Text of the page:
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Desmond Shawe-Taylor

For a long while successive periods in the history of the gramophone (or phonograph) tended to follow one another at approximately 25-year intervals. The invention itself dates from 1877, the year in which the Frenchman Charles Cros (1842–88) deposited with the Académie des Sciences a paper containing proposals for the reproduction of sound, without putting his theories to a practical test, and in which an American, Thomas Edison (1847–1931), independently began to study sound recording and reproduction as part of his wider researches into telegraphy, and was soon able to recite Mary had a Little Lamb into a crude recording horn and to hear his words immediately and recognizably played back.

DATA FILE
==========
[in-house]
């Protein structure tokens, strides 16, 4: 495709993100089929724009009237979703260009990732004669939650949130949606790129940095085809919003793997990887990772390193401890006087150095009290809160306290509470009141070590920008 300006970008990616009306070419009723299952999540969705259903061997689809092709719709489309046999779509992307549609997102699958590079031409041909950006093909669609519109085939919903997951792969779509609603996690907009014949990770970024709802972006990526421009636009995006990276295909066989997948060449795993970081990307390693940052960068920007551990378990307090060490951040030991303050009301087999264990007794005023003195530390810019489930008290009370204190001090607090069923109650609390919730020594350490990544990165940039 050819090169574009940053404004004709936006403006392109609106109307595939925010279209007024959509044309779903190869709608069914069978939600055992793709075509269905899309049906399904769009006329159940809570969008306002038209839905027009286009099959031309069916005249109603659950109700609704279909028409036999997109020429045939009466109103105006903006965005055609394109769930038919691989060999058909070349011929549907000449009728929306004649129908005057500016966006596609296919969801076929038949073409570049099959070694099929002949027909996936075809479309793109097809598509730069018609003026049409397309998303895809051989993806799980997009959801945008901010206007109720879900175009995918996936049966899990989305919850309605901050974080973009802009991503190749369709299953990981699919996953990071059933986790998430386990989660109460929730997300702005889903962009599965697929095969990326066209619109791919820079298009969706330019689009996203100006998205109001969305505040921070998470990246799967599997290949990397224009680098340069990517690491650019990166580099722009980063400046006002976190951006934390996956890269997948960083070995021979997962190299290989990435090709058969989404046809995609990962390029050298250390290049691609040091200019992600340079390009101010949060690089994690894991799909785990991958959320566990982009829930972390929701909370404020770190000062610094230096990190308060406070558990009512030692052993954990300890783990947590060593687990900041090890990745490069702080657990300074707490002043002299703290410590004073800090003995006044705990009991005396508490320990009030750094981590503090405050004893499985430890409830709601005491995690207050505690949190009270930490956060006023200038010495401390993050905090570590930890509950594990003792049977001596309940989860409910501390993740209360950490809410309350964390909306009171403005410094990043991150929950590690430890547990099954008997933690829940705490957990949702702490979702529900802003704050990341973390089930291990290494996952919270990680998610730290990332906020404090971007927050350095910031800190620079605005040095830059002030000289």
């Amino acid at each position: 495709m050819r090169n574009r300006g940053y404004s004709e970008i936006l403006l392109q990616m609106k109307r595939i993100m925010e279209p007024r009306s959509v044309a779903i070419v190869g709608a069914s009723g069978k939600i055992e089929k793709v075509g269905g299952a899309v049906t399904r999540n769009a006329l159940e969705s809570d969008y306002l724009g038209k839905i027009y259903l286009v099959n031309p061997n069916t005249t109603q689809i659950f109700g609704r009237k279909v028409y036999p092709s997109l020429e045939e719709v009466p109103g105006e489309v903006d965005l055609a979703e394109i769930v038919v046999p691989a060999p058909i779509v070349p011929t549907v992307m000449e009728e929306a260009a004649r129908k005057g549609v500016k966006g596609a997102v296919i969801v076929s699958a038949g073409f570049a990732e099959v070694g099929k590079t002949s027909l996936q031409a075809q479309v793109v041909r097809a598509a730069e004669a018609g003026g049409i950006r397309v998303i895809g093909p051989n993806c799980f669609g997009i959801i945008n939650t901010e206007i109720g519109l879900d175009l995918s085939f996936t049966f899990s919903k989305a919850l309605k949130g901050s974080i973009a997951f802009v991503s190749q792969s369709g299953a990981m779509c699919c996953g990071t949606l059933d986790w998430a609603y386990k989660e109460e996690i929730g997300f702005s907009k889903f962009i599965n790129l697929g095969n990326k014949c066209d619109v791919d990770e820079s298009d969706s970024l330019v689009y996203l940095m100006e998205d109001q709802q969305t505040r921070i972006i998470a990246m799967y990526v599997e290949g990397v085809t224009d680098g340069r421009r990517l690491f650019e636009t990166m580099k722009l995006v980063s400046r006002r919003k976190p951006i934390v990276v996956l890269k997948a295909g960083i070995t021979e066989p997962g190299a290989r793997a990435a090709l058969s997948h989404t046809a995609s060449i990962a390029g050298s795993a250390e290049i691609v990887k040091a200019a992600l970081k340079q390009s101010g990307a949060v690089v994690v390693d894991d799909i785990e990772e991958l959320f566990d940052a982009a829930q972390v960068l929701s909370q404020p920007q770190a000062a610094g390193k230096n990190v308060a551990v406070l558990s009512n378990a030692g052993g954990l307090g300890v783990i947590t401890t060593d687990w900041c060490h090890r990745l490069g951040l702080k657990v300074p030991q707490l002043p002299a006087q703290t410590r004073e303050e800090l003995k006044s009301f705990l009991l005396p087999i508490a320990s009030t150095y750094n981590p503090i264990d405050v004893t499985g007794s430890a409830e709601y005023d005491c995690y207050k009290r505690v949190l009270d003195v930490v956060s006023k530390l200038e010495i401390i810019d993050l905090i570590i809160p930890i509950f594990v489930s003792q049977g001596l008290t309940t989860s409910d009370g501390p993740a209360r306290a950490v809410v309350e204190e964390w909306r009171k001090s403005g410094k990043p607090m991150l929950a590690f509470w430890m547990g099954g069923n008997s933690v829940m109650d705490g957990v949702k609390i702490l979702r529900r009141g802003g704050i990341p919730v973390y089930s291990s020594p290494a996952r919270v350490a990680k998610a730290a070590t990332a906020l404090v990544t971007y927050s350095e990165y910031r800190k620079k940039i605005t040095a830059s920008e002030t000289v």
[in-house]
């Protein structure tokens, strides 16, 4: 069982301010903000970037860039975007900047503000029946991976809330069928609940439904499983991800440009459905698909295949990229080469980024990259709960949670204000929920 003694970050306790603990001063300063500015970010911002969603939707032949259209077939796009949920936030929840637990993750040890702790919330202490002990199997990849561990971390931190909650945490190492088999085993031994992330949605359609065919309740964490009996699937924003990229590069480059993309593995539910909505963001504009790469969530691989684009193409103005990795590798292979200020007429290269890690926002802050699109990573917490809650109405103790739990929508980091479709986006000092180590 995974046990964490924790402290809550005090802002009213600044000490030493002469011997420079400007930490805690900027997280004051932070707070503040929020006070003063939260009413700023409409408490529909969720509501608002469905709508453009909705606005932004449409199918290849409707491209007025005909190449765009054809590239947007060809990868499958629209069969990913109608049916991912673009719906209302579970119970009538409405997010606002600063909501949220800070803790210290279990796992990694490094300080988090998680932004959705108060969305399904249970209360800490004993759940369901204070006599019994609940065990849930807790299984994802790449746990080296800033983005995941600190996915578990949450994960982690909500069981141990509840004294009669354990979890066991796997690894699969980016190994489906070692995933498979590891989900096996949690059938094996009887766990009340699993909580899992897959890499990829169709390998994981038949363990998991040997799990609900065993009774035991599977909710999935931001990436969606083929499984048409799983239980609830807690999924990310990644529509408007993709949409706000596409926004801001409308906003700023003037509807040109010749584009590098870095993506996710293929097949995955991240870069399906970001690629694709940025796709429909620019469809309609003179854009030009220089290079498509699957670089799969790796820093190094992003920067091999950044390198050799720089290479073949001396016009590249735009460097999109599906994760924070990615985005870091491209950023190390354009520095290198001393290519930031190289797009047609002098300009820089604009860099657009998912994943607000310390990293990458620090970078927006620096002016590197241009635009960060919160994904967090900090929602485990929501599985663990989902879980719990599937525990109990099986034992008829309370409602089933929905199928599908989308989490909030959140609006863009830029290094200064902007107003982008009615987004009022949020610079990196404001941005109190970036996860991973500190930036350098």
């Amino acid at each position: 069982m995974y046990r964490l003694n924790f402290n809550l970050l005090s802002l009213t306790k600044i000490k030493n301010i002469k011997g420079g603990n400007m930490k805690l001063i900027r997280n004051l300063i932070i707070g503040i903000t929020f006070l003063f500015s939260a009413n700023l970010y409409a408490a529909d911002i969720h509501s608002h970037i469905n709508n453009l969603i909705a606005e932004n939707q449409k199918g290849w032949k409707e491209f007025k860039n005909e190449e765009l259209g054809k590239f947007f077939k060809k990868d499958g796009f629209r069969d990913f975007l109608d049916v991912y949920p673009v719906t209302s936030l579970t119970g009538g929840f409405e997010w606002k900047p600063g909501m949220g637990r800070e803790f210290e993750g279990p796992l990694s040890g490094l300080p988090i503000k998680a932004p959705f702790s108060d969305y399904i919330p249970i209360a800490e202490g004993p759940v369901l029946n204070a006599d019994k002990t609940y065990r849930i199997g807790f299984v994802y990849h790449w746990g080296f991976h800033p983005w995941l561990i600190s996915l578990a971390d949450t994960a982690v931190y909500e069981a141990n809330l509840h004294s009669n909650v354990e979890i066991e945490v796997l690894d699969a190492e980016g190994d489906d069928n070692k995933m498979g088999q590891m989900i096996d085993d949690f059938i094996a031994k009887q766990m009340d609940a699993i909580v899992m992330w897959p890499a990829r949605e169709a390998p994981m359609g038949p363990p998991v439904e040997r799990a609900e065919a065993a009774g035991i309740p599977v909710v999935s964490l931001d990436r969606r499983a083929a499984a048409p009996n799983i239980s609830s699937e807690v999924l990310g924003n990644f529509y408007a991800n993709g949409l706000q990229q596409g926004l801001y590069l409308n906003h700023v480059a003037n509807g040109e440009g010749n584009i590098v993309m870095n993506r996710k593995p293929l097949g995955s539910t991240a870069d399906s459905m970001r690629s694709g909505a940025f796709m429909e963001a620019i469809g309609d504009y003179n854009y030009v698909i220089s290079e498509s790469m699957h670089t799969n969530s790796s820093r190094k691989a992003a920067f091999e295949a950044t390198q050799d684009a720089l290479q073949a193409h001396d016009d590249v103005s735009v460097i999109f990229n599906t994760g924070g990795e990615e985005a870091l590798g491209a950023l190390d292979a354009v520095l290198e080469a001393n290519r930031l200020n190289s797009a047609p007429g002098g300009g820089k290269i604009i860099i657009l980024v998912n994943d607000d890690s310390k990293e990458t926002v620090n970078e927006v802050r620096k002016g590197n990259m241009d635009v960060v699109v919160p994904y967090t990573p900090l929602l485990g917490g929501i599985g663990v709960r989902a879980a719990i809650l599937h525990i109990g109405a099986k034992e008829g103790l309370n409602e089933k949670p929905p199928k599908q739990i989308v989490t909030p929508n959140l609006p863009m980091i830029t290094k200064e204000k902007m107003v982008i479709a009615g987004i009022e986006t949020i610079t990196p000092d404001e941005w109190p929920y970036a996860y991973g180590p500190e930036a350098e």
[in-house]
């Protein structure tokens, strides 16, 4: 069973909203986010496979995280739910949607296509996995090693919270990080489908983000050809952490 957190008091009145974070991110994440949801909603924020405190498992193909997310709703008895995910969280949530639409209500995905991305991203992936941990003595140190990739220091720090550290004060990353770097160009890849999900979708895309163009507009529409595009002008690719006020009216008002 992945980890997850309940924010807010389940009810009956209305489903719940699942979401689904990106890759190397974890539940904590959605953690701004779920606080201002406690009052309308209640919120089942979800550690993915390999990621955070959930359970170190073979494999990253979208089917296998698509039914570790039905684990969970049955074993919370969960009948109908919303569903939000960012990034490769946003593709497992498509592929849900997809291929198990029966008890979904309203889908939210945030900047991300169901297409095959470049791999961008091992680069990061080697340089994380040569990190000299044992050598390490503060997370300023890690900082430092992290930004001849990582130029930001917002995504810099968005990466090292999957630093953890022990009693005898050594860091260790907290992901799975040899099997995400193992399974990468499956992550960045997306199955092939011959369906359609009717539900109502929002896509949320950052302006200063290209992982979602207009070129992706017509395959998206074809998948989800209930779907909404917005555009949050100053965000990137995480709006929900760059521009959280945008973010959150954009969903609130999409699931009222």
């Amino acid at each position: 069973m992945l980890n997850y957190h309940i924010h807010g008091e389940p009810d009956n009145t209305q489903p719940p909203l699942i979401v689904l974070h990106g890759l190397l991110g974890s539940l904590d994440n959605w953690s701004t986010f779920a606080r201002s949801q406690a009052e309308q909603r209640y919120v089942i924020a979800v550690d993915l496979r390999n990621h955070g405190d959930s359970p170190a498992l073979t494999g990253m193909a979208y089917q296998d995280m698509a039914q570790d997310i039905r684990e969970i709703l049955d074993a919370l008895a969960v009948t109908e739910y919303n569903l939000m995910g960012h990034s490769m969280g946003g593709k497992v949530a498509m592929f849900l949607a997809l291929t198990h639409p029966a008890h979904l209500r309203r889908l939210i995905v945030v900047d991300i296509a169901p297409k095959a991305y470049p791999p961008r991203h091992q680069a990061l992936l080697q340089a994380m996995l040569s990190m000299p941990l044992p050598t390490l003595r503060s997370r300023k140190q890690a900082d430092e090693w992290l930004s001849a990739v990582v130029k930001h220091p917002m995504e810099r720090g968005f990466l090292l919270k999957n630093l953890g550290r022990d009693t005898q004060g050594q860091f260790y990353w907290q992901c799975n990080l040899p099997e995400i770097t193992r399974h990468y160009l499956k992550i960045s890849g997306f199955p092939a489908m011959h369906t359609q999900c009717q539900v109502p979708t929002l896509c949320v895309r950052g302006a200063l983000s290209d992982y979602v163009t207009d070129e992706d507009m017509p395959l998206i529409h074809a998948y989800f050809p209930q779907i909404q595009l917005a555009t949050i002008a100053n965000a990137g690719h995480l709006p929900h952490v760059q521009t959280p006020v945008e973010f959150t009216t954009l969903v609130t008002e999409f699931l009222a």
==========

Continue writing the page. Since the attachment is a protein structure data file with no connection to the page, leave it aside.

Thereafter, nothing very momentous happened until the last decade of the century. The early death of Cros and Edison’s lack of interest in the musical possibilities of his invention left the field open for a while to the apparently extensive and important but somewhat shadowy achievements of an Italian cavalry officer, Lt Gianni Bettini, who indulged in activities of considerable scope and value, and actually recorded the voice of Pope Leo XIII in his 93rd year. With the exception of an undoubtedly genuine recording of the great Polish soprano, Marcella Sembrich, which was romantically discovered in the attic of a New Zealand hotel, scrupulously dubbed and made generally available in ...